Tribute to the Fallen of 2012 – Comic Books

Richard Alf (59, cancer): A co-founder of what became Comic-Con International, he also ran a successful comic shop as well as mail order service. His contributions to how the comics industry and well, the entertainment industry as a whole can not be ignored. An article on the San Diego Union Tribute website has a very well written and detailed account on his life and accomplishments.

Josie Decarlo (82, natural causes): A model for a short time in France, she became Dan Decarlo’s wife and the actual inspiration for Josie and The Pussycats. After his passing she kept his legacy and legend going.

Jean Giraud aka Moebius (73, cancer): I probably first discovered Moebius through his work with Jodorowsky. I was a weird kid growing up, so The Incal definitely called to me when Epic published it. I like many people who learn to love Moebius, be it through Heavy Metal, his Silver Surfer comic or even Blueberry would love when they found out he was designing something for a movie. Be it ALIEN, TRON, WILLOW, etc. and of course the failed Jodorowsky version of DUNE.

Joe Kubert (85, cancer): I absolutely and utterly have loved TOR and SGT. ROCK since I probably first started really discovering comics as more than just a kid who read comics. It has amazed me how he just kept doing work that surpassed anything he did beforehand as he got older. Books like Fax from Sarajevo blew me away showing what a true talent the man really was. He can also be thanked for helping train and guide some of my favorite creators ever through his school, including Rick Veitch, Steve Bissette, Tom Mandrake and Adam Warren.

Sheldon Moldoff (91, natural causes): A mainstay of DC Comics from the 40’s through the late 60’s, Sheldon is one of those unsung legends who did multiple classic covers and alongside Bob Kane ghost drew and co-created some of the most major characters of the Batman mythos. His best known work that is credited to him is his run on the 40’s Hawkman feature in Flash Comics.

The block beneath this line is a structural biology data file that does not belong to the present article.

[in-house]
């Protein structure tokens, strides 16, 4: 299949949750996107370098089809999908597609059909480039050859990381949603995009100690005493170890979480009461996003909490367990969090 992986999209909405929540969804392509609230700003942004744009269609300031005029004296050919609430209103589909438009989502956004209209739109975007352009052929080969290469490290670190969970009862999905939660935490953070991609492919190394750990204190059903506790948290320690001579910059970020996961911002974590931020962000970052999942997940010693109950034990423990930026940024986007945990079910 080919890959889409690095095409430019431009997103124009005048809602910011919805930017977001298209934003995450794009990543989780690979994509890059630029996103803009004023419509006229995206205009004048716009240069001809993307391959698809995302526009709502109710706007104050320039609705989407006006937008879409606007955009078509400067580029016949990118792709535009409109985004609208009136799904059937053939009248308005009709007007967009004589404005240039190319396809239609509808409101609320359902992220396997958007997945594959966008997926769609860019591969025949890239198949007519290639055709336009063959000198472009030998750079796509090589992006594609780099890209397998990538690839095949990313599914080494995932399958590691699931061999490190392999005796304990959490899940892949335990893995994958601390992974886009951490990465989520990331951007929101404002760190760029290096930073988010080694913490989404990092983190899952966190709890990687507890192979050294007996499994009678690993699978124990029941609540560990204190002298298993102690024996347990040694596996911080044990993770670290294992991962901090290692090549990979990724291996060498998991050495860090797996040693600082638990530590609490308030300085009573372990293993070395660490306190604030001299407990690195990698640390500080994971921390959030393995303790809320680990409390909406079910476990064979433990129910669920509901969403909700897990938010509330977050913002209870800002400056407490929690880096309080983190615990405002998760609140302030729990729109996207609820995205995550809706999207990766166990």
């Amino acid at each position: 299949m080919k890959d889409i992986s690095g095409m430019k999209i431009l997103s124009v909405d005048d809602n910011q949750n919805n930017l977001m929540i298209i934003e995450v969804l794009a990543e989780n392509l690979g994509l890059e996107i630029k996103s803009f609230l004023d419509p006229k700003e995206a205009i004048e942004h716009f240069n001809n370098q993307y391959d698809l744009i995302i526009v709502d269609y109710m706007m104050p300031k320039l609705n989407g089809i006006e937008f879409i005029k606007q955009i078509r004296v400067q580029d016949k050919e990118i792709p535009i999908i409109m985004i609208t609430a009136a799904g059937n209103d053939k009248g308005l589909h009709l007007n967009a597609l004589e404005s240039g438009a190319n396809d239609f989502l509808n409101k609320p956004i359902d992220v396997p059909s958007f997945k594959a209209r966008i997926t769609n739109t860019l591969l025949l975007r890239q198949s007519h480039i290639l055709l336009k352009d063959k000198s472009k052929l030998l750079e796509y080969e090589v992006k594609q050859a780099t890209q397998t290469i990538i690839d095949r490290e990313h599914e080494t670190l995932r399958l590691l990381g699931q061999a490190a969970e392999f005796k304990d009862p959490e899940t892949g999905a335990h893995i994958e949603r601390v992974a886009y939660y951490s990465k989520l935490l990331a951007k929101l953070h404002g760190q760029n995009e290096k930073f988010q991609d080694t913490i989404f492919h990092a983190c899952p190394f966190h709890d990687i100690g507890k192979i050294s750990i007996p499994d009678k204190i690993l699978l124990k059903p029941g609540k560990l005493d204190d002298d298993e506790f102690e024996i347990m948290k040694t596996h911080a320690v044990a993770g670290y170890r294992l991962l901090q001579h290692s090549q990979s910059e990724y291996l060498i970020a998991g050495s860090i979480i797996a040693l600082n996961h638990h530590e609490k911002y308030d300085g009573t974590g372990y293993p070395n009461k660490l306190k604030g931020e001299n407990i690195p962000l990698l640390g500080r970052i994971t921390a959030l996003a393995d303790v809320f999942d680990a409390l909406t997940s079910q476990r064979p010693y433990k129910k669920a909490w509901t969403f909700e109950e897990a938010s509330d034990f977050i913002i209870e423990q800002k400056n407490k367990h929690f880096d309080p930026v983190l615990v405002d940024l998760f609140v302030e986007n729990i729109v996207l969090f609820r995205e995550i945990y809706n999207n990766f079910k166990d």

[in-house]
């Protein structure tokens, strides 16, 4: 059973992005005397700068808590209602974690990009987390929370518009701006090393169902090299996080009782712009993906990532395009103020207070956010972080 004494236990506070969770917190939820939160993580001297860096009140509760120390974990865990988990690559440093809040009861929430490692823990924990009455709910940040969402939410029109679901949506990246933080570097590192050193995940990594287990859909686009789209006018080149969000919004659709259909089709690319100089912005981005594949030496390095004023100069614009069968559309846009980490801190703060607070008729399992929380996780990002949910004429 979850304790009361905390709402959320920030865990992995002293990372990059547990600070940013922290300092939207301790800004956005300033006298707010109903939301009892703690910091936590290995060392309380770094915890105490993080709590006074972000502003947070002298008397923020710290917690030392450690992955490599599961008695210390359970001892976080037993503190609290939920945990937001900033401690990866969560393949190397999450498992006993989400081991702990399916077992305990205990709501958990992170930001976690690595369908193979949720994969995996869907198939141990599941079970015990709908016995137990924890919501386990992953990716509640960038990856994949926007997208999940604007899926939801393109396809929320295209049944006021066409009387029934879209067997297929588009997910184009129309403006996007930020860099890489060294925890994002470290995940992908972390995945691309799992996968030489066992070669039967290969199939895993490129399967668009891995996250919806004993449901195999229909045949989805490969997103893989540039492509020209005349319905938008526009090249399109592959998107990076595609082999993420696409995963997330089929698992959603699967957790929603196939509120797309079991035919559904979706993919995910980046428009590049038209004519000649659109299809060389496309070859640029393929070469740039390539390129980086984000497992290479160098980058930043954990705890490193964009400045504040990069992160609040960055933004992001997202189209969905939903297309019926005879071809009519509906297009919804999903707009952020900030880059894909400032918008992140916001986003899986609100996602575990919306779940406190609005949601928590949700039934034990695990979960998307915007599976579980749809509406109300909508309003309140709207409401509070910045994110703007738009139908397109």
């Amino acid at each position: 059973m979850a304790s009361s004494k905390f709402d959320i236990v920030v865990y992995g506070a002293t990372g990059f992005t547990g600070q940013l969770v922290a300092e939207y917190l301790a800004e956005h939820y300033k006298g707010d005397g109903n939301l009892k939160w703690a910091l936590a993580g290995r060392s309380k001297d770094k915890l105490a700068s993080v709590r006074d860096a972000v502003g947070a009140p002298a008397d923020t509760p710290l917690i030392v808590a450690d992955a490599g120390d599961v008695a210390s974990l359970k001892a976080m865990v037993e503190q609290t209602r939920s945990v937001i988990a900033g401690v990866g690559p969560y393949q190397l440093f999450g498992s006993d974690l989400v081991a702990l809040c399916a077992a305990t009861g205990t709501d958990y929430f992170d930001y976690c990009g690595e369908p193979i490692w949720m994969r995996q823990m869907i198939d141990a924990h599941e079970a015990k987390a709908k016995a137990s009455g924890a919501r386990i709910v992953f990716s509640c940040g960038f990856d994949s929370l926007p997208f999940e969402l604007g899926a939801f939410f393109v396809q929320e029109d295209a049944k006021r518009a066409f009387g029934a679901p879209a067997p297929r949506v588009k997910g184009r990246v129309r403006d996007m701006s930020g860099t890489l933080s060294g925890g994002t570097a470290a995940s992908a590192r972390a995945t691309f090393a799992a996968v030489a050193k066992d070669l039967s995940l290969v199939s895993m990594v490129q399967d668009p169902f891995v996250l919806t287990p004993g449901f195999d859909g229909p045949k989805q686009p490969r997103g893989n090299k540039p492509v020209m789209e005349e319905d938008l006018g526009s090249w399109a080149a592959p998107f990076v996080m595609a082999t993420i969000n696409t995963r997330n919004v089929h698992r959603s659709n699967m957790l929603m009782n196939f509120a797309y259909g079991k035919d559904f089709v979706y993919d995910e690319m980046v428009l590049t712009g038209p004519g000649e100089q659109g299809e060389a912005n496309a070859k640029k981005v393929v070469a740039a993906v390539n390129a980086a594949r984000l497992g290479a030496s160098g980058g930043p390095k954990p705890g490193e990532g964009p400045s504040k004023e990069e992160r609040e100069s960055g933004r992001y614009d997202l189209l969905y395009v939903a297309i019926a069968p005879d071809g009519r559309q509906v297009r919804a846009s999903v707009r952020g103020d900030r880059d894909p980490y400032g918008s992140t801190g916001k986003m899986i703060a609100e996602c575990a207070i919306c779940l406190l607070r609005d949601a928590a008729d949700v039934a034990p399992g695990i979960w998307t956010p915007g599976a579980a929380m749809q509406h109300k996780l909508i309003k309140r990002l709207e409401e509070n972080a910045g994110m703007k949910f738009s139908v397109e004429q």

Keiji Nakazawa (73, cancer): One of the few survivors to have actually been within Hiroshima during the World War II bombing, he went on to take this experience and become the creator of the highly popular and well known BAREFOOT GEN. Adapted into various live action and animes, his work delivered some of the strongest manga to make it stateside and a true legacy of the power of sequential storytelling in how it can capture life in all facets and add a new face unseen without comics.

Al Rio (49, suicide): The only work from Al Rio that I personally have gotten to enjoy was within the one shot comic associated with the video game Unbound Saga. He drew many other great books though and despite being considered a “good girl” artist, he has a linework style that should’ve procured him many more bigger gigs than he had. If he had been given a real run on something that I loved I would not have been upset about it. I probably would’ve ended up calling him one of my favorites, but unfortunately this was not be.

John Severin (90, natural causes): I first discovered the awesomeness of Serverin as a kid with CRACKED. Of course as I got older and “studied” comics I discovered his long history, especially his amazing work in Western comics. One of the best things I ever think he drew was one of the miniseries in the Desperadoes. It amazes me that his sister Marie is just as talented as he was. There’s actually no artist right now who can even come close to capturing John’s style. A true one of a kind artist whose legacy left behind are pages of shootouts, action, war and comedy that are so versatile in their expressionism, it makes you wish he drew every comic ever almost.

Tony de Zuñiga (79, results of stroke): Best known for co creating and drawing Jonah Hex in the 70’s, Tony is accredited with an even more important factor in the history of comics. Being a Filipino born artist and quite talented inspired the head honchos at DC to go to the Phillipines for a talent scout way back when. That search brought us talents like Nestor Redondo and Alex Nino, which in turn allowed folks like Whilce Portacio and others.

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